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Antony Antoniou – Luxury Property Expert

Labour will impose the greatest assault on property rights in living memory

Labour will impose the greatest assault on property rights in living memory

Labour will impose the greatest assault on property rights in living memory

Landlords are already treated as punchbags – it’s about to get worse

The Greatest Threat in Living Memory

Labour has come a long way since Jeremy Corbyn called for seizing empty luxury homes to house the victims of the Grenfell Tower fire and suggested extending the “Right to Buy” scheme to tenants of private landlords – a policy that would have essentially forced property owners to sell at a discounted rate. However, the party’s attitude towards property rights still poses a clear and present danger to homeowners, the housing market, and the broader UK economy.

Banning Property Sales

The Opposition recently tabled an amendment to the Renters Reform Bill that would have prohibited landlords from selling their properties within the first two years of a new tenancy. It is unclear what issue this amendment aimed to address, as tenants’ rights are already protected by law and cannot be curtailed by a new landlord if a property is sold before the rental contract expires. If the contract has ended, landlords can issue a Section 21 notice, giving two months’ notice to vacate, as they would if they wanted to terminate the agreement under other circumstances. It is no wonder that property owners are plunging to new depths of despair.

The War on Landlords

In a country that refuses to build new homes despite soaring demand, the war on landlords is only going to intensify. Successive Conservative governments have already treated them like punching bags, presumably because adopting the Left’s rhetoric and subjecting them to ever-increasing regulation and punitive taxation is easier than tackling the root causes of our housing shortage.

Regulatory Burden

There are now over 170 pieces of legislation to which landlords must comply, including strict local authority licensing requirements, a responsibility to check if tenants have the right to rent a property, and rules on protecting tenants’ deposits in a government-approved scheme. Last year, the introduction of Section 24 restricted the ability of unincorporated landlords to deduct mortgage interest and other finance costs (such as mortgage arrangement fees) against their rental income for tax purposes.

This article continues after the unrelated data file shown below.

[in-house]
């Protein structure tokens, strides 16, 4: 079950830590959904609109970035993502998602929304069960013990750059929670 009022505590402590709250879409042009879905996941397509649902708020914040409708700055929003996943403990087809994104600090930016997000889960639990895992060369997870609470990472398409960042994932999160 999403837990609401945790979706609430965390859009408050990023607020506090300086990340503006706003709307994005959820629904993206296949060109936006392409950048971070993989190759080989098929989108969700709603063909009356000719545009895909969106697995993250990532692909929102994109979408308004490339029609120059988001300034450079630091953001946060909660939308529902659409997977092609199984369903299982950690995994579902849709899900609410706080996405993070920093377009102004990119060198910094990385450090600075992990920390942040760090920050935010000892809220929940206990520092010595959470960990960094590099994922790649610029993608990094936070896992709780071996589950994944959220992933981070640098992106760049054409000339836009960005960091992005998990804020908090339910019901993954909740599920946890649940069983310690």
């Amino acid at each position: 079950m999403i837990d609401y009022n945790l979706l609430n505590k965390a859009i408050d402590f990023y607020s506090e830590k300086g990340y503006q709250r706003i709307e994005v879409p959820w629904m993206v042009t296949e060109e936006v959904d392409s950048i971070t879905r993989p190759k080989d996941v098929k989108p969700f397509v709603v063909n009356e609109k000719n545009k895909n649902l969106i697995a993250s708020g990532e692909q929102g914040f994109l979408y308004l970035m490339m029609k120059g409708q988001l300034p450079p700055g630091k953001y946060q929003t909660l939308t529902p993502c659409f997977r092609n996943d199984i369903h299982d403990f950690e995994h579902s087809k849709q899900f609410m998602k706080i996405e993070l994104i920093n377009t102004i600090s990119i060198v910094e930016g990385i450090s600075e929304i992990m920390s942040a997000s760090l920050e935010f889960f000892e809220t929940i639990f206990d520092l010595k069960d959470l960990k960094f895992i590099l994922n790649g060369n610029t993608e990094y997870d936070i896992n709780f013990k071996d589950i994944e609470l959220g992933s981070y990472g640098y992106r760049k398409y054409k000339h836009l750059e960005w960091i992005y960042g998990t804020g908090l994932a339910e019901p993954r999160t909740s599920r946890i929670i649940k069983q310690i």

Labour’s Intended Crackdown

But what little control these property owners have retained will be eroded further by an incoming Labour government. The Opposition has made no secret of its intention to ban so-called “no-fault evictions,” though the idea that landlords should have the right to reclaim their property after an agreed period is hardly controversial. And who will resist, considering so many politicians seem to believe the narrative peddled by campaigners that landlords are evicting good tenants on a whim before their contract has expired?

Policies in Wales and London

The assault on property rights under Labour will not stop there. In Wales, which offers a glimpse into our future, a Labour administration has handed councils the power to charge up to 300% council tax or force second homeowners to rent their properties for half the year. The Labour Mayor of London has consistently demanded rent controls across the capital. And Keir Starmer’s party is committed to scrapping the leasehold system, which allows more people to get onto the property ladder, while the Right to Buy discount will be slashed.

Wealth Tax Looming?

A wealth tax, for all the protestations, should not be ruled out: not even Labour politicians can believe that their many spending pledges will be met solely by closing non-domicile loopholes and slapping VAT on private school fees.

Ineffective Policies

None of these policies will work, of course. Rent controls in Scotland have substantially worsened Edinburgh’s housing crisis. The Conservative assault on landlords has pushed thousands into selling up as fewer enter the market, lowering the stock available to renters.

A Terrifying Shift

But it is the broader shift – away from the position that private property rights ought to be protected at all costs, towards one where the state can do as it chooses with what we own – that is most terrifying. Property rights, along with the rule of law, are the foundation of our prosperity, yet Britain is now doggedly chipping away at them.

The Calamitous Consequences

The situation is bad under the Conservatives; under Labour, it will be calamitous, even without Corbyn in charge. The party’s attitude towards property rights poses a clear and present danger to homeowners, the housing market, and the wider UK economy. The assault on landlords and property owners, coupled with ill-conceived policies like rent controls and wealth taxes, will only exacerbate the housing crisis and undermine the foundations of our prosperity.

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